This Past Week in History

The statue of the poet Nikos Kavadias in Argostoli, Kefalonia, Greece. Photo by Saintfevrier, via Wikimedia Commons

February 10th:

On this day in 1975, Nikos Kavvadias, the Greek poet, writer and sailor, died in Athens at the age of 65. He was born in 1910 in Harbin, Manchuria – in the northern part of today’s People’s Republic of China. His parents were Greeks from Kefalonia and when he was very young, they returned to their homeland – first to Kefalonia and then to Piraeus. From his early years, he started to write and eventually became a significant poet in Greece. He published three collections of poetry as well as a novel, and a series of short stories. Kavvadias loved the sea and traveled throughout his whole life. He wrote about the life on board, the sailors, and the things he loved most. His poems are widely regarded as belonging to the symbolist school and he has been characterized by some as a poete maudit (a poet living a life outside or against society). Today there is a statute of Kavvadias located at the end of the beach of Argostoli in Kefalonia in a small square with a bench. The locals honored the artist and placed his statute next to the sea so that he could forever gaze lovingly at the boats that come and go.

February 12th:

On this day in 1954, Tzimis (“Tzimakos” as he was often called) Panousis, the Greek singer, songwriter, and stand-up comedian, was born to a refugee family from Asia Minor. He grew up in Holargos in northern Athens.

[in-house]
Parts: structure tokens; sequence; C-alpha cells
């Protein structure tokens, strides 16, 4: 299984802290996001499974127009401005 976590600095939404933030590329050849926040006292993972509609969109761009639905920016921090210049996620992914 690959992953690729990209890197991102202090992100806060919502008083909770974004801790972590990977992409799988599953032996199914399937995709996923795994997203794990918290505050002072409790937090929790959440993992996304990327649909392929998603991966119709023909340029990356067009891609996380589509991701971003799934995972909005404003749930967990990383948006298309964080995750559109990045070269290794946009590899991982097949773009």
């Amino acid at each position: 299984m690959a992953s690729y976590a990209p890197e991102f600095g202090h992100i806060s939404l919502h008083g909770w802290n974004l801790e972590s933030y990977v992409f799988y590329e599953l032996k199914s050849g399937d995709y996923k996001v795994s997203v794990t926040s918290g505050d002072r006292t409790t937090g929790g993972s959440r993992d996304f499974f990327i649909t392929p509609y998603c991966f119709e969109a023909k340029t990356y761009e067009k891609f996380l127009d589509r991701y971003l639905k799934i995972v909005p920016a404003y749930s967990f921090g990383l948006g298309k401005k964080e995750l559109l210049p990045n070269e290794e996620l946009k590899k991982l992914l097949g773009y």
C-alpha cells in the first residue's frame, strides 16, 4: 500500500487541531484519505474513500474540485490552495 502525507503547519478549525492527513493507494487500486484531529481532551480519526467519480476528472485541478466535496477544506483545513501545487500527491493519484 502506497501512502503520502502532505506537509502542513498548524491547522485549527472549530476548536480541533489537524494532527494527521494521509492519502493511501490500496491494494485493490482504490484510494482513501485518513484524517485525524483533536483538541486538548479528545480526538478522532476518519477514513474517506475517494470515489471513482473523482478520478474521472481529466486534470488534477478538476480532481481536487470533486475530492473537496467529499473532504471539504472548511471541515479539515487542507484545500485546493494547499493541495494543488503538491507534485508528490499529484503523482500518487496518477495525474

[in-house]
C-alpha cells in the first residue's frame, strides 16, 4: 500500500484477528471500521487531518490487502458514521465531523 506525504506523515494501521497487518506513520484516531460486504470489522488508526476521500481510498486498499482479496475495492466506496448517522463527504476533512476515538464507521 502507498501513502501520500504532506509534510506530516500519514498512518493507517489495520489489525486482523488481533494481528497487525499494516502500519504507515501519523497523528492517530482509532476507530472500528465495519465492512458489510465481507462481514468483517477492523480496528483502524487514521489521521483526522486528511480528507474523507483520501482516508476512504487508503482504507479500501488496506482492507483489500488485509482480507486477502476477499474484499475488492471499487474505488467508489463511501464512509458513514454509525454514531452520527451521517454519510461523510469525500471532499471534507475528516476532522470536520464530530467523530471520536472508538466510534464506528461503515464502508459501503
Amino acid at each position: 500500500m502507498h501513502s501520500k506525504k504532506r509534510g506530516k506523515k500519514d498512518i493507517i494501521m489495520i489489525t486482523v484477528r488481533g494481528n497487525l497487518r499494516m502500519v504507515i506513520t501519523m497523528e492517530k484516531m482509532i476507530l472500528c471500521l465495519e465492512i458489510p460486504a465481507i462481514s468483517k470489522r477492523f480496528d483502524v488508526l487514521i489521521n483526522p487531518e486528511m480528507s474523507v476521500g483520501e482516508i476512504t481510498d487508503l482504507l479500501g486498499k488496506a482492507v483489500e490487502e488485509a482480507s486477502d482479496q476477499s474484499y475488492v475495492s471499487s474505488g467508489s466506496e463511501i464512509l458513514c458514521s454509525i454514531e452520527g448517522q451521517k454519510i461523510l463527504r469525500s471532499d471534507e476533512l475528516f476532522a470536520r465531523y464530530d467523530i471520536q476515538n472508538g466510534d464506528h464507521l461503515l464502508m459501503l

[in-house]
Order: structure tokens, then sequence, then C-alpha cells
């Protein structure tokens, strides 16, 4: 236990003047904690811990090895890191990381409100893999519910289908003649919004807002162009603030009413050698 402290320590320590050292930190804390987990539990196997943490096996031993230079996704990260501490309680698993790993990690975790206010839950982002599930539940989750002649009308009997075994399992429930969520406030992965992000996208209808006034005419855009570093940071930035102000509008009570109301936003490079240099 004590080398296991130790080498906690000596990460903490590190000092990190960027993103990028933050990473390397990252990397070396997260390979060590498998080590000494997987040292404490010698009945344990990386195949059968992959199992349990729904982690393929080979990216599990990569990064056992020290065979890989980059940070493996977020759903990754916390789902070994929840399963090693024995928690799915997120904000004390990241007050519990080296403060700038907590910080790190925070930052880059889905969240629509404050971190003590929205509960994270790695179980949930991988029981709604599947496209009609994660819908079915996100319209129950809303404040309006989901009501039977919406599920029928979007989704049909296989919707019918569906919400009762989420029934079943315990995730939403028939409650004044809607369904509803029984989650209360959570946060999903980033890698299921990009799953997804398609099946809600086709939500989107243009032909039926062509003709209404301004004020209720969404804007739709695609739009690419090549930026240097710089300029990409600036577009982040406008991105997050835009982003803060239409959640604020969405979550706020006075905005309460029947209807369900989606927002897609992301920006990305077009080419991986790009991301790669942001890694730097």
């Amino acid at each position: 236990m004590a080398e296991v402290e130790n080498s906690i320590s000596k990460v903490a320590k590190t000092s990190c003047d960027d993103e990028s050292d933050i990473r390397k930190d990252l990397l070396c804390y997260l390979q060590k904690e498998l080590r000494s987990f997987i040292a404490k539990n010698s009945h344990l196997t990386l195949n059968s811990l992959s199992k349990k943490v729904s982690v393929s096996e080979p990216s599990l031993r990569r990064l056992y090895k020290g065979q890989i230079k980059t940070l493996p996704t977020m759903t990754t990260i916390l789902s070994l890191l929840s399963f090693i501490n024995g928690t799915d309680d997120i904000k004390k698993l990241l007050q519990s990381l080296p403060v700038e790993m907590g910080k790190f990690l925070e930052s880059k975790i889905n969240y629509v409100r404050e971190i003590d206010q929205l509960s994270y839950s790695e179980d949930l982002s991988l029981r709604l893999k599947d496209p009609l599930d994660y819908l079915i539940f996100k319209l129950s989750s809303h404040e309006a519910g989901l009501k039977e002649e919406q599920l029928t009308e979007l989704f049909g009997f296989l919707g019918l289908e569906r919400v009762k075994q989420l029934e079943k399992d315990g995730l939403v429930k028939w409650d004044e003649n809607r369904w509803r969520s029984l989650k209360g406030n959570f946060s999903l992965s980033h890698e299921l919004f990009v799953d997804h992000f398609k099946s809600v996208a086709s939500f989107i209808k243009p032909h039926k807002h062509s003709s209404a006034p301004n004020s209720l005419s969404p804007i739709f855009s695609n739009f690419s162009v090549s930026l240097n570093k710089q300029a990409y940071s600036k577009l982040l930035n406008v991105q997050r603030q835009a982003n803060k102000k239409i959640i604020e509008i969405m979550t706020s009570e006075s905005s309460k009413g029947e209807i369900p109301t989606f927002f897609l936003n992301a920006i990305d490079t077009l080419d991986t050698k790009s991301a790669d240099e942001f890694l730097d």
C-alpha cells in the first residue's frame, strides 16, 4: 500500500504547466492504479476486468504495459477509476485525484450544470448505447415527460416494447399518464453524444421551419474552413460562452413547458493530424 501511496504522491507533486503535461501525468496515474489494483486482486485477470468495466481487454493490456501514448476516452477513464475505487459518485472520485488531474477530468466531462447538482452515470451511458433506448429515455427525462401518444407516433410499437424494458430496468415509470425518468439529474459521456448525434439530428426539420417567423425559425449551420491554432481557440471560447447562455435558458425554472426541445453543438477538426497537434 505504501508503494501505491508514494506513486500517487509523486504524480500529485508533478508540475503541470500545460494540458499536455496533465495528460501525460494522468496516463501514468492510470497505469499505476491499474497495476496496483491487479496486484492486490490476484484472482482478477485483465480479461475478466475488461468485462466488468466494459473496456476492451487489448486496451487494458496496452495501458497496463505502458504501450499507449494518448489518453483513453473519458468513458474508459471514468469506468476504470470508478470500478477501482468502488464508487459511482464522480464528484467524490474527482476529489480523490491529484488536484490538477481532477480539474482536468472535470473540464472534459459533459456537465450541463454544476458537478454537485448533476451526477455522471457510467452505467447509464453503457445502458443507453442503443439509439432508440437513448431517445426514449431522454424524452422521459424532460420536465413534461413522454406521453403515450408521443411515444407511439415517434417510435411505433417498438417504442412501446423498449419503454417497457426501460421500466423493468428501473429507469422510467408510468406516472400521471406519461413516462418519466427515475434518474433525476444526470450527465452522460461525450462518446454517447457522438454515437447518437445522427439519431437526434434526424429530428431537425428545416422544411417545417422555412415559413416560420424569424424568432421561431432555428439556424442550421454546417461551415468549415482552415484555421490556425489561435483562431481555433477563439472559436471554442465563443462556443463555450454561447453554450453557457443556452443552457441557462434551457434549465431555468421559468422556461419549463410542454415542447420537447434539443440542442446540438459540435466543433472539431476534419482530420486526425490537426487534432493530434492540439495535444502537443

The late Tzimis Panousis. (Photo by Katomeris Kostas/EUROKINISSI)

Panoussis was known not only for his semi-raunchy comedy routines, but also for his rock albums, movie roles, and regular appearances on television and radio programs. According to EuroPopMusic, a famous court battle with the well-known Greek singer George Dalaras began in 1997. Panousis had frequently made fun on Dalaras in his live shows, showing money coming out of his mount whenever he sang. The court ruled that Panousis would be charged with a 1 million Drachma fine (approximately $3,000) every time he mentioned Daralas by name on stage. Panousis’ response to that was to call him “the unmentionable” in his show. His famous on stage quip became, “Ladies and gentlemen, I have 3 million Drachmas to spare: Dalaras, Dalaras, Dalaras!” In January of 2018, Panousis died suddenly of heart attack at the age of 64. He was rushed to the Erythros Stavros Hospital in Athens where doctors failed to resuscitate him.

February 13th:

On this day in 1975, Turkish Cypriot leader Rauf Denktash proclaimed the Turkish Federated State of Cyprus. However, the newly formed ‘state’ was rejected by the Republic of Cyprus, the UN, and the international community. United Nations Security Council Resolution 367 stated regret for the declaration. Rauf Denktash hoped that the Greek Cypriots would treat them as equals and proceed to the establishment of their own federated state – which they did not do. After 8 years of failed negotiations between the Greek and Cypriot Turkish community, the North declared its independence on November 15, 1983 under the name of the Turkish Republic of Northern Cyprus. This unilateral declaration of independence was again rejected by the UN and the Republic of Cyprus.

February 15th:

On this day in 1996, there was a mortar attack on the U.S. Embassy in Athens, Greece. According to reports, unidentified assailants fired a rocket at the U.S. Embassy compound, causing minor damage to three diplomatic vehicles and some surrounding buildings. The circumstances of the attack suggested it was an operation carried out by the Marxist Revolutionary Organization called the 17 November.